The prime minister has made it clear New Zealand won’t be moving to the red traffic light setting anytime soon.

Almost 10,000 new community cases of Covid-19 were confirmed overnight, along with a new subvariant of the omicron strain. The last time New Zealand was in the red we had roughly 10,000 cases each day.

Despite this, Jacinda Ardern told media she had “no expectation” that stricter Covid restrictions would be required. “Keep in mind we have really important rules at the orange setting that are there to protect us,” she said.

Hospitalisations due to Covid-19 have also been rising steadily in recent days, with nearly 500 people now being treated with the virus.

Ardern signalled that mask use and vaccination were key to keeping Covid numbers down. “Having just come from Europe and the United States, I can tell you that New Zealand is still using measures that many other countries don’t,” Ardern said. The two most important things we can be doing were mask use and vaccinations, she added.

Ardern is currently in Melbourne where she has just wrapped a meeting with the Victoria state premier Dan Andrews. Ardern said it was “fantastic” having the chance to catch-up with Andrews in person, calling him a friend.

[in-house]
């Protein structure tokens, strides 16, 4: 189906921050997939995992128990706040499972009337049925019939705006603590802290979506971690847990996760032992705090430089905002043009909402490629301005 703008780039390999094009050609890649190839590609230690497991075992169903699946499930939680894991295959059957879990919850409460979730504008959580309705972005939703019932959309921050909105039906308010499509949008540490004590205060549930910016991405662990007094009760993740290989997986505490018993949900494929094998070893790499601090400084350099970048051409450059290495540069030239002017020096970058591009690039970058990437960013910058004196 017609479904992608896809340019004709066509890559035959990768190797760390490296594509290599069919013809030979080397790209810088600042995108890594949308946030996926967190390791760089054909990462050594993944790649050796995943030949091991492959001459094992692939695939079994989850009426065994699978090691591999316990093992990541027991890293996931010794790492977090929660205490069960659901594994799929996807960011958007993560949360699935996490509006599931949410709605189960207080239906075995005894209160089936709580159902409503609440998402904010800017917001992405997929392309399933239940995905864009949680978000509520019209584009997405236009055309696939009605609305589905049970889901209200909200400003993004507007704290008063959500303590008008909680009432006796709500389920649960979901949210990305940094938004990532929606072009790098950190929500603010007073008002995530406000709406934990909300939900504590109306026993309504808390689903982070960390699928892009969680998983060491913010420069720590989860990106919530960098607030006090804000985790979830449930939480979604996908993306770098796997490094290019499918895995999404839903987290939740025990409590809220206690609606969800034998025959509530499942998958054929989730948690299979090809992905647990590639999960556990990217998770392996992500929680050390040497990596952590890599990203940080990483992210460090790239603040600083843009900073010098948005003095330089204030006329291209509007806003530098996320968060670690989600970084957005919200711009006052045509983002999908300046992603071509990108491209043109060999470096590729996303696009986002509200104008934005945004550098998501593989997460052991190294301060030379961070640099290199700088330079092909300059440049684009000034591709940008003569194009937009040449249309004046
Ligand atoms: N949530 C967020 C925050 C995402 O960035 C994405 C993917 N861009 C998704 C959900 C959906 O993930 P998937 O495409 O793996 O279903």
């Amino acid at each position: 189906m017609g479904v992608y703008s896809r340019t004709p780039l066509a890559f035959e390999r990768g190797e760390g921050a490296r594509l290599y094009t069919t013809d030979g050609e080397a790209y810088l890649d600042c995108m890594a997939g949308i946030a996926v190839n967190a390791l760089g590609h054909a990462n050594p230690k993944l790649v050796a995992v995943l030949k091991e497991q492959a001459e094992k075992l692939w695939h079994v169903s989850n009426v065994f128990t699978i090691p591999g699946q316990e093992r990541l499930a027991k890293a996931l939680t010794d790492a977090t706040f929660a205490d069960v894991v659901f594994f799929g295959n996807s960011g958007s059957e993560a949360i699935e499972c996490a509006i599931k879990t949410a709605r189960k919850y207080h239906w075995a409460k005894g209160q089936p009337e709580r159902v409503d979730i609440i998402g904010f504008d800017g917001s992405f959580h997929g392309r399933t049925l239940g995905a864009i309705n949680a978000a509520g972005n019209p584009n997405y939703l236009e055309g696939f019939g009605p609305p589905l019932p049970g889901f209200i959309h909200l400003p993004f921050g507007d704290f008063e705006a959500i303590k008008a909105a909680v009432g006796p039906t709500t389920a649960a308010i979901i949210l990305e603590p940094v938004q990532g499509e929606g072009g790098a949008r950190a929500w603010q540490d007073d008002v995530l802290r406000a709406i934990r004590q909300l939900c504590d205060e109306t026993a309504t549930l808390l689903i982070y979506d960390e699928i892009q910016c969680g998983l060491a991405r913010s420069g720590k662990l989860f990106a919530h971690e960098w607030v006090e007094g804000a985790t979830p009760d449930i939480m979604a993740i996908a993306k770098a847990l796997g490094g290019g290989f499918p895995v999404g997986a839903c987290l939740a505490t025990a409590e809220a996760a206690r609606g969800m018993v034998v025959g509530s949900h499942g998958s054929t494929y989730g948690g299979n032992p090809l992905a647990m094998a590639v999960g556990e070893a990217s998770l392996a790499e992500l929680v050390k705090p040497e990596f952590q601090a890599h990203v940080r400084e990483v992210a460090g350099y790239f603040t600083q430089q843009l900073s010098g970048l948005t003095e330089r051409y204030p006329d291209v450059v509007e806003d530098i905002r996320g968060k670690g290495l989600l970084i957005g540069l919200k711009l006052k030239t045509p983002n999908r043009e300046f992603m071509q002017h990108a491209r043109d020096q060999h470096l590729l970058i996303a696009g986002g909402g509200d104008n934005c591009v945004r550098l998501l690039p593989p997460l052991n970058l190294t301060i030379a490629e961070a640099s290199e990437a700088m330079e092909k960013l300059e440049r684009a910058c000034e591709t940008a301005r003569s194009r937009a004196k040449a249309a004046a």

Producers’ Guild hits back after ‘misleading’ report on Avatar subsidies

The Screen Producers’ Guild has hit back at a Newstalk ZB story about the amount of taxpayer money directed at the Avatar sequels.

Shot in New Zealand, the four planned Avatar sequels will be some of the biggest and most expensive films ever produced.

In his report for Newstalk ZB, Jason Walls said that more than $140 million worth of film subsidies have been paid so far to help produce the upcoming Avatar sequels. That upset the Act Party, with deputy leader Brooke van Velden questioning why taxpayers should be dishing out so much money for the films.

But in a statement, the producers’ guild called the news story was “misleading”.

“The story completely ignores the fact that the [Screen Production Grant] is a money back incentive. Rather than large amounts of taxpayer money being given to projects, the [Screen Production Grant] is triggered by a production’s spend in New Zealand. In simple terms, it’s like when you spend $100 in a shop, and they give you $20 back. You’ve still got the $80 dollars,” said a spokesperson.

“Large international screen projects like Avatar have brought millions of dollars into the New Zealand economy, money that would be lost if, as ACT Deputy Leader Brooke van Velden is quoted as saying, we stopped paying out the [Screen Production Grant].”

Avatar 2 – the first of the planned sequels – is set for release later this year.

Covid-19 update: Nearly 10,000 new cases, new omicron variant detected